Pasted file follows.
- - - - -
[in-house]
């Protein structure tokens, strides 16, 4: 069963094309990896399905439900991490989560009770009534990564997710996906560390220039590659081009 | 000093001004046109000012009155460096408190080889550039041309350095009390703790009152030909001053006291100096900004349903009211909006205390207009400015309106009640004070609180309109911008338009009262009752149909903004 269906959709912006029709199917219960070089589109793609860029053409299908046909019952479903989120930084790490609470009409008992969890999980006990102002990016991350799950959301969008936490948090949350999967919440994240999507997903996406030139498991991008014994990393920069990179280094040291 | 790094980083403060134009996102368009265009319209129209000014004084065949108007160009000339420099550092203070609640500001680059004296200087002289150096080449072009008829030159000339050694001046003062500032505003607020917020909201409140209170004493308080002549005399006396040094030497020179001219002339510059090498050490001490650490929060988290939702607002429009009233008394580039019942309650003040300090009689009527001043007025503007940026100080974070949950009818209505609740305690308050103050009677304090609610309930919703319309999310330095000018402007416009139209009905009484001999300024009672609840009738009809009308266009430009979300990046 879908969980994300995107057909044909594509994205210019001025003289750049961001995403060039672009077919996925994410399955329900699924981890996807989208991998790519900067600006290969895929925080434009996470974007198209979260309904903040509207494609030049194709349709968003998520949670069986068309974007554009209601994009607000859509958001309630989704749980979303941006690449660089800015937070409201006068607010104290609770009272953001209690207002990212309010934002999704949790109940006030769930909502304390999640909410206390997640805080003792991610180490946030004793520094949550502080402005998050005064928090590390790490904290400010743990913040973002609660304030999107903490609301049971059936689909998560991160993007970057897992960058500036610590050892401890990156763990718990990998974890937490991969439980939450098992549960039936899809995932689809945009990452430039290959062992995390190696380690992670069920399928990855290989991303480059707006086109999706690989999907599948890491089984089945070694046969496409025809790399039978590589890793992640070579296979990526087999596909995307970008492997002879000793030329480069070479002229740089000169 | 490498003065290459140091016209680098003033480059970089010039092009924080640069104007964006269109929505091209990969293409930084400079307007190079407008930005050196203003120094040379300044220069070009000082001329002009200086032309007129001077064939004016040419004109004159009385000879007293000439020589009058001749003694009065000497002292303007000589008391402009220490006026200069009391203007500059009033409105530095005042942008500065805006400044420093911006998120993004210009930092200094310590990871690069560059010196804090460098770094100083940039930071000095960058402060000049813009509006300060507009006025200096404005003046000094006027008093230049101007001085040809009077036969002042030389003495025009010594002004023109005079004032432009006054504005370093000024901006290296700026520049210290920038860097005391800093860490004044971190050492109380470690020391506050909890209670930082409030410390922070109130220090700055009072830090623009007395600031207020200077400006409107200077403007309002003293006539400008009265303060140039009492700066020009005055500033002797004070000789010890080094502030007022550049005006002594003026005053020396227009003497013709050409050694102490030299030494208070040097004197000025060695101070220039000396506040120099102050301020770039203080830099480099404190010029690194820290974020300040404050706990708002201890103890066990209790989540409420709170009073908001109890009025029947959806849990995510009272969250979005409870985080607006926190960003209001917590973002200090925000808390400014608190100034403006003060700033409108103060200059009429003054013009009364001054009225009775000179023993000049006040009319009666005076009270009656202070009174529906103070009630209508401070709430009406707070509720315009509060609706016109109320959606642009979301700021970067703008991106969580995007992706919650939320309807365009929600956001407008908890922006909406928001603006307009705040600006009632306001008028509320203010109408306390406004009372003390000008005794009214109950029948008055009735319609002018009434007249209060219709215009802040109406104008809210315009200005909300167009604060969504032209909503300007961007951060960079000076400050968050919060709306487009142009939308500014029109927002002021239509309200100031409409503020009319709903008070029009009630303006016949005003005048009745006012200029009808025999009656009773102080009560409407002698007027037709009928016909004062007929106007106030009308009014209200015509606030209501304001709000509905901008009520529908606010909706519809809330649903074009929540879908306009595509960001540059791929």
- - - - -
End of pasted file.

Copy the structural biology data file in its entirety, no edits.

[in-house]
């Protein structure tokens, strides 16, 4: 069963094309990896399905439900991490989560009770009534990564997710996906560390220039590659081009 | 000093001004046109000012009155460096408190080889550039041309350095009390703790009152030909001053006291100096900004349903009211909006205390207009400015309106009640004070609180309109911008338009009262009752149909903004 269906959709912006029709199917219960070089589109793609860029053409299908046909019952479903989120930084790490609470009409008992969890999980006990102002990016991350799950959301969008936490948090949350999967919440994240999507997903996406030139498991991008014994990393920069990179280094040291 | 790094980083403060134009996102368009265009319209129209000014004084065949108007160009000339420099550092203070609640500001680059004296200087002289150096080449072009008829030159000339050694001046003062500032505003607020917020909201409140209170004493308080002549005399006396040094030497020179001219002339510059090498050490001490650490929060988290939702607002429009009233008394580039019942309650003040300090009689009527001043007025503007940026100080974070949950009818209505609740305690308050103050009677304090609610309930919703319309999310330095000018402007416009139209009905009484001999300024009672609840009738009809009308266009430009979300990046 879908969980994300995107057909044909594509994205210019001025003289750049961001995403060039672009077919996925994410399955329900699924981890996807989208991998790519900067600006290969895929925080434009996470974007198209979260309904903040509207494609030049194709349709968003998520949670069986068309974007554009209601994009607000859509958001309630989704749980979303941006690449660089800015937070409201006068607010104290609770009272953001209690207002990212309010934002999704949790109940006030769930909502304390999640909410206390997640805080003792991610180490946030004793520094949550502080402005998050005064928090590390790490904290400010743990913040973002609660304030999107903490609301049971059936689909998560991160993007970057897992960058500036610590050892401890990156763990718990990998974890937490991969439980939450098992549960039936899809995932689809945009990452430039290959062992995390190696380690992670069920399928990855290989991303480059707006086109999706690989999907599948890491089984089945070694046969496409025809790399039978590589890793992640070579296979990526087999596909995307970008492997002879000793030329480069070479002229740089000169 | 490498003065290459140091016209680098003033480059970089010039092009924080640069104007964006269109929505091209990969293409930084400079307007190079407008930005050196203003120094040379300044220069070009000082001329002009200086032309007129001077064939004016040419004109004159009385000879007293000439020589009058001749003694009065000497002292303007000589008391402009220490006026200069009391203007500059009033409105530095005042942008500065805006400044420093911006998120993004210009930092200094310590990871690069560059010196804090460098770094100083940039930071000095960058402060000049813009509006300060507009006025200096404005003046000094006027008093230049101007001085040809009077036969002042030389003495025009010594002004023109005079004032432009006054504005370093000024901006290296700026520049210290920038860097005391800093860490004044971190050492109380470690020391506050909890209670930082409030410390922070109130220090700055009072830090623009007395600031207020200077400006409107200077403007309002003293006539400008009265303060140039009492700066020009005055500033002797004070000789010890080094502030007022550049005006002594003026005053020396227009003497013709050409050694102490030299030494208070040097004197000025060695101070220039000396506040120099102050301020770039203080830099480099404190010029690194820290974020300040404050706990708002201890103890066990209790989540409420709170009073908001109890009025029947959806849990995510009272969250979005409870985080607006926190960003209001917590973002200090925000808390400014608190100034403006003060700033409108103060200059009429003054013009009364001054009225009775000179023993000049006040009319009666005076009270009656202070009174529906103070009630209508401070709430009406707070509720315009509060609706016109109320959606642009979301700021970067703008991106969580995007992706919650939320309807365009929600956001407008908890922006909406928001603006307009705040600006009632306001008028509320203010109408306390406004009372003390000008005794009214109950029948008055009735319609002018009434007249209060219709215009802040109406104008809210315009200005909300167009604060969504032209909503300007961007951060960079000076400050968050919060709306487009142009939308500014029109927002002021239509309200100031409409503020009319709903008070029009009630303006016949005003005048009745006012200029009808025999009656009773102080009560409407002698007027037709009928016909004062007929106007106030009308009014209200015509606030209501304001709000509905901008009520529908606010909706519809809330649903074009929540879908306009595509960001540059791929």